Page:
To Live Is an Act of Courage

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Strong, fierce, smart, and talented, Ajax is one of the greatest warrior heroes in classical mythology. He wins every campaign and every battle he enters, earning the name Ajax Unconquered. Yet as Ovid tells it in the Metamorphoses, “Unconquered, he was conquered by his sorrow”: he dies when he chooses to fall on his own sword.


His suicide happens after the greatest warrior of them all, Achilles, is killed, and Ajax and Odysseus defy all common sense in retrieving his body from their enemies, the Trojans. Both show extraordinary valor. Ajax does most of the fighting while Odysseus grabs the body and rides away to safety. Afterward, a council decides that both deserve to inherit the magical armor Achilles had worn. Forged on Mount Olympus, the home of the gods, this armor is both extremely protective and a symbol that its wearer is the greatest warrior alive. To settle the question of who deserves it, the two heroes battle each other, but the result is a tie. At last, they make their claims in words, and because Odysseus speaks with more eloquence, the council awards him the armor. Ovid tells us that Ajax’s disappointment was what caused him to kill himself. In a play about him, Sophocles writes that Ajax is so miserable that he falls into a stupor in which he imagines a flock of sheep to be warriors, and he slays them all. When he awakes and sees what he has done, he is so ashamed that he cannot bear it, and he dies by his own hand.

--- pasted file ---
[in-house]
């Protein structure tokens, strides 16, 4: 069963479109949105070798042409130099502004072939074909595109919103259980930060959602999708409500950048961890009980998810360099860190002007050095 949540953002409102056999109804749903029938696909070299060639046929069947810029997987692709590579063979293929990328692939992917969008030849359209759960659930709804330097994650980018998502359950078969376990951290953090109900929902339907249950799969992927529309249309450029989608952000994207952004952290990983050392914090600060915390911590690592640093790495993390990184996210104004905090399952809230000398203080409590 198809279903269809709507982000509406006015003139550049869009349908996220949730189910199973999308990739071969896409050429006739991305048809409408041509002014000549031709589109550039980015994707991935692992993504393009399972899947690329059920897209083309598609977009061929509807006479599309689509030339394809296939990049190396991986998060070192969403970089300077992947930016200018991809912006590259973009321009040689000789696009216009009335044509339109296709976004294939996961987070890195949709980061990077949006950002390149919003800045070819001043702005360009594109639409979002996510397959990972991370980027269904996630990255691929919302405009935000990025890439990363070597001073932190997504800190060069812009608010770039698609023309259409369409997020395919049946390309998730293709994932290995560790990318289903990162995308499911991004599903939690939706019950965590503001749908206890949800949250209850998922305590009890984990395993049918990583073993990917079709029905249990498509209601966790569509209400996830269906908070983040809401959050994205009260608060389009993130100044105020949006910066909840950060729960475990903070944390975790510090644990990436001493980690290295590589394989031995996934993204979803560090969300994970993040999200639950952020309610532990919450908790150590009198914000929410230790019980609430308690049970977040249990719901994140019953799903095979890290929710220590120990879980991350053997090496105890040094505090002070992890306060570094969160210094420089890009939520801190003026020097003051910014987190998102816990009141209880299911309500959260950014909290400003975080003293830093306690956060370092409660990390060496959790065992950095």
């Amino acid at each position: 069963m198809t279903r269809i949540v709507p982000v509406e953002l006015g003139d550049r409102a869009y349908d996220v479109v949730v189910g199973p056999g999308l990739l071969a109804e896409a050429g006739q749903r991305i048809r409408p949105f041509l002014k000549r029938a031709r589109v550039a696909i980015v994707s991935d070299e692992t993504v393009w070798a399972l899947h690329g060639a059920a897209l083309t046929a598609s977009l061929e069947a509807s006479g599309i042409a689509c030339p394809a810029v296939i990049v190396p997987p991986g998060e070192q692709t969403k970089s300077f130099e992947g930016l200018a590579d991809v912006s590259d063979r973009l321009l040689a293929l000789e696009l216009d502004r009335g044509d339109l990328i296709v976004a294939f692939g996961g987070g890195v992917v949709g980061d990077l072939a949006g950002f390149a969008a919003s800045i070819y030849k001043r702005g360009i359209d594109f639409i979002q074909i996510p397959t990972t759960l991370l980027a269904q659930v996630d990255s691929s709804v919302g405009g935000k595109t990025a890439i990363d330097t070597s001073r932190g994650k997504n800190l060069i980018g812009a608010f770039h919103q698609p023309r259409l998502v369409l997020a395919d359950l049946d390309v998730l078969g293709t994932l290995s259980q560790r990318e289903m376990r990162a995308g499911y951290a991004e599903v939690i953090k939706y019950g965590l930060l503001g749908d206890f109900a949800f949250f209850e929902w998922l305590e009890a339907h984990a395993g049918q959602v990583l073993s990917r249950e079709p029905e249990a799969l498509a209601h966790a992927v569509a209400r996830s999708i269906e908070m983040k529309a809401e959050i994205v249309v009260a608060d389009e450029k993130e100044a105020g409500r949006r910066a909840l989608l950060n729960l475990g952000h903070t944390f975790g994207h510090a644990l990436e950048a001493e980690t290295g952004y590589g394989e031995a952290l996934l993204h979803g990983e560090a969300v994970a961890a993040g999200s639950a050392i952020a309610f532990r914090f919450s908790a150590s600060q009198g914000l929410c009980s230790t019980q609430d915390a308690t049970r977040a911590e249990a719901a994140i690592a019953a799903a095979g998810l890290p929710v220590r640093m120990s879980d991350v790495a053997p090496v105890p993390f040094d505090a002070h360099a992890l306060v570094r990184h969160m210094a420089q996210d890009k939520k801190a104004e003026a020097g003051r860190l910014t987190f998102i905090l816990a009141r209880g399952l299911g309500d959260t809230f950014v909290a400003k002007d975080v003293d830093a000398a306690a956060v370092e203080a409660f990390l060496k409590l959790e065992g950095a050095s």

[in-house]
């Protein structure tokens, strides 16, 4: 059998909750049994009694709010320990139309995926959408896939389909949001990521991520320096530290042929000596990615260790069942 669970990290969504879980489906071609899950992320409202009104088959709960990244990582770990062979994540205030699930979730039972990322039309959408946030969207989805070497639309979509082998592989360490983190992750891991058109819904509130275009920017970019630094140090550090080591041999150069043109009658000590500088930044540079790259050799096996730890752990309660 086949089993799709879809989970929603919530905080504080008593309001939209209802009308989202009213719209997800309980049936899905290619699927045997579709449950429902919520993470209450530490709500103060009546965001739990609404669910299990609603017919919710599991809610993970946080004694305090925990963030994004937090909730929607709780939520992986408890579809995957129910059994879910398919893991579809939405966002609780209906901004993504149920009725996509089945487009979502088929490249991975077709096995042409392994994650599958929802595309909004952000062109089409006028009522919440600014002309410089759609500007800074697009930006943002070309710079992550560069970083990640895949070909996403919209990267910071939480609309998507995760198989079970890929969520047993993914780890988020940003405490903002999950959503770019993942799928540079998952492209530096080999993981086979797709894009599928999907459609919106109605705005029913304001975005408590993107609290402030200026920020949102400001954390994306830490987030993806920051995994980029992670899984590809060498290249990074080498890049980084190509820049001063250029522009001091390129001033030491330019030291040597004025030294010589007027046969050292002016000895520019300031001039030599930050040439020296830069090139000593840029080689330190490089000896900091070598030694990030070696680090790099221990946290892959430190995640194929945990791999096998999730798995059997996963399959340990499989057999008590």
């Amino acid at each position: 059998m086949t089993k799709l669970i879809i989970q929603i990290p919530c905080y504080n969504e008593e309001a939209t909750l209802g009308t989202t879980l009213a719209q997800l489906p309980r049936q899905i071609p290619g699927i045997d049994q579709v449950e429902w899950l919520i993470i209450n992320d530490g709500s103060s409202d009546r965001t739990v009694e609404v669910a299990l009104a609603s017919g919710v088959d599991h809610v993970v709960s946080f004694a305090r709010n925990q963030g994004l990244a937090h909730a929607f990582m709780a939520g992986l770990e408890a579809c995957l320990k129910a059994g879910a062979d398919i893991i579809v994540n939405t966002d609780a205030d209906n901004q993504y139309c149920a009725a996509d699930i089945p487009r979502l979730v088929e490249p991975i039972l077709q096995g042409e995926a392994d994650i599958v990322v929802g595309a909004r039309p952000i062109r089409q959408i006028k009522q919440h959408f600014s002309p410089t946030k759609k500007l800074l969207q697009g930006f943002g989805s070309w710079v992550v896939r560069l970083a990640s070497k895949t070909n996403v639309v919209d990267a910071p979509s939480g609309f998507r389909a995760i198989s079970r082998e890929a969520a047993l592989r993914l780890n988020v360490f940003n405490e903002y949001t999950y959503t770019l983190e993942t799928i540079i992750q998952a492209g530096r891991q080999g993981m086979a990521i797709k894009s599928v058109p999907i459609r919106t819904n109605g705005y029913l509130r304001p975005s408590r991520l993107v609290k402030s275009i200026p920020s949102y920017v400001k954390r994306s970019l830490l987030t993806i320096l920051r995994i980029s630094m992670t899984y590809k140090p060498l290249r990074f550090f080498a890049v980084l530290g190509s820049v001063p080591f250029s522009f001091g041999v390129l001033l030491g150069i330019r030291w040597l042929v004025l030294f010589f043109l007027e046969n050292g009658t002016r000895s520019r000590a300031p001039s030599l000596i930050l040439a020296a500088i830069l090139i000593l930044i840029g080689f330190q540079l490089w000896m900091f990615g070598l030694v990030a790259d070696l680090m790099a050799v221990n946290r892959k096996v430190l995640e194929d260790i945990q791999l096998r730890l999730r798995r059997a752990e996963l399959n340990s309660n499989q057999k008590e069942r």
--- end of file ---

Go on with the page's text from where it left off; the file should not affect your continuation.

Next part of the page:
The terrible irony is that all of this is about armor, yet Ajax succumbs to the foe from which no piece of armor could have protected him: his own envy, rage, shame, and regret.

Throughout history, artists and writers have depicted “the sorrowful Ajax” because the story is so heartbreaking and so very human. At times, we are all—every one of us—our own worst enemy.


Today’s military faces a tremendous crisis. We are losing more soldiers to suicide than to combat. Some of this is attributable to PTSD—posttraumatic stress disorder—but a recent Pentagon study covering the years 2008 through 2011 showed that some 52 percent of those who committed suicide had never been deployed to a combat zone. Last year, military personnel killed themselves at a rate of about one a day. Veterans are killing themselves at a rate of almost one every hour, about 22 a day. Recently the rise in military suicide was so extreme that it made the front page of The New York Times and the cover of Time magazine. The rate is higher this year than it was at this point last year.

Written By: Jennifer Michael Hecht
continue to source article at theamericanscholar.org

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  1. Soldiers in the last decade have all been war criminals, fighting in aggressive wars. Technically that is a capital crime.